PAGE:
Chapter Five: Gail Hosking Gilberg/Snake's Daughter

Gail Hosking Gilberg was seventeen years old when her father, Master Sergeant Charles “Snake” Ernest Hosking Jr. died in Vietnam on March 21, 1967. He was forty-two years old and left behind four children and one ex-wife. His military career had spanned WWII and three tours in Vietnam. He had been a paratrooper and a member of Special Forces. His medals included 5 combat Stars, the Bronze Star, the Purple Heart, three Presidential Unit Citations, and the Congressional Medal of Honor. Yet, his daughter was ashamed to speak of his military service both while he was deployed and after he had died. Her mother had been only 16 and a farm girl when she married Hosking; she gave birth to Gail one year later. With the family destroyed by Hosking's death, Gail's mother eventually drank herself to death.
After keeping her grief locked up inside for over twenty years, Gilberg finally broke her silence, reliving a horrible sadness she had spent years trying to ignore. Gilberg claims that by writing her memoir Snake’s Daughter: The Roads In and Out of War she is "back in the field putting together my father's mutilated body, limb by limb, remembering what was once dismembered. I am removing the masks of secrecy, stoicism, and denial I learned as an army brat. I am offsetting this forced amnesia” (168). Gilberg found closure by speaking truth, by writing sorrow, fear and loss, and by remembering what it was like to grieve in silence and guilt, ashamed of her father and humiliated by her tears.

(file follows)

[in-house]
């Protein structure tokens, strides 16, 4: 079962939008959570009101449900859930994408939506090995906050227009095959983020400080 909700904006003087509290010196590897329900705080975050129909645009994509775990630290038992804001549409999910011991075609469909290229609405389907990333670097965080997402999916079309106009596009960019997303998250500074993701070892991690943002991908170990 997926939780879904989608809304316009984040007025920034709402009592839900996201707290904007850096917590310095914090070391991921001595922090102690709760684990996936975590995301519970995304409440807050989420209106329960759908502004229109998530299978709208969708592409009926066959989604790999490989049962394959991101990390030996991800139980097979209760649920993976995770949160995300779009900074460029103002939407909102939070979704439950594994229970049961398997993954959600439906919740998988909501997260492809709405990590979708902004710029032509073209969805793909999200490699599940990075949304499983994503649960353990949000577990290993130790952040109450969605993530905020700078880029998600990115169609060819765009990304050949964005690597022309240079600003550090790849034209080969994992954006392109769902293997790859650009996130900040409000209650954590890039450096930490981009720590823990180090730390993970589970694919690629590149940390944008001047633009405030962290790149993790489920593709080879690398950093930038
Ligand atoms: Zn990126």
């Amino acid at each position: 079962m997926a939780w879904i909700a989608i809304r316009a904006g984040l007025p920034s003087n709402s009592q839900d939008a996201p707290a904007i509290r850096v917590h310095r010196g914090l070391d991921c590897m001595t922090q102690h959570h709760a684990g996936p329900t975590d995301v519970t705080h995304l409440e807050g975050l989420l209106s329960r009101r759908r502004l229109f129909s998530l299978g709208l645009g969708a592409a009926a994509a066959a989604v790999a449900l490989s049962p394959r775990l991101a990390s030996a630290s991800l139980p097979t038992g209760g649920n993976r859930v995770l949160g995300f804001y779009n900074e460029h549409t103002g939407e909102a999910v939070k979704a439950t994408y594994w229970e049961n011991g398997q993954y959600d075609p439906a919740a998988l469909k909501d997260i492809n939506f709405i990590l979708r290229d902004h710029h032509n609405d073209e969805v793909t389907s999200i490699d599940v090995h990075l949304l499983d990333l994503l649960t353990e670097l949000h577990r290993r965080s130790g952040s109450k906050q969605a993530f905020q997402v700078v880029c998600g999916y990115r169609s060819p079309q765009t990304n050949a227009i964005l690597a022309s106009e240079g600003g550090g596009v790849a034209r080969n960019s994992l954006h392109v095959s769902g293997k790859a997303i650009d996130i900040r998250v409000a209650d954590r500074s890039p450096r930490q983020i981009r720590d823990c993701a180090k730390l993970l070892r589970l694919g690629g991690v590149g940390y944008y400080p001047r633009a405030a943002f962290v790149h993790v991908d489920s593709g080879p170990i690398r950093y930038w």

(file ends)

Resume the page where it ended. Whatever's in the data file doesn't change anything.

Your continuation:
Gail grew up on military bases, and strongly feels that being brought up “inside the fortress” had a serious impact on her life and how she dealt with her father’s death. During her childhood, Gail had attended twelve schools and lived in base housing, all facts that if told to civilians would draw uncomprehending stares, or worse, pity. “My silence assured everyone I was just like them, that our lives had been the same…I wanted to describe life in the fortress, but I never knew where to begin” (162).
Gilberg remembers her life at Bad Tolz, a Cold War-era military base in Germany. She was in the fourth grade. The soldiers there were on constant alert for war with the Soviets. They would leave for work in the morning and perhaps not come home that night or for weeks at a time. Their families never knew when their soldier would be called to duty. The officers lived on one side of base and the enlisted lived on the other. Officers and enlisted soldiers did not mingle. Gilberg remembers that all the children went to the same school and played together there, but she was always aware of who was an officer’s kid and who wasn’t. When at home, they generally did not cross territory to play together. To associate with enlisted was a taboo (65). Gilberg learned early on that she was categorized and sequestered, the daughter of an enlisted man, who was considered of a lower class and rank. She learned that one’s social position was key for knowing how to behave, who to make friends with, and how to communicate one’s feelings with others.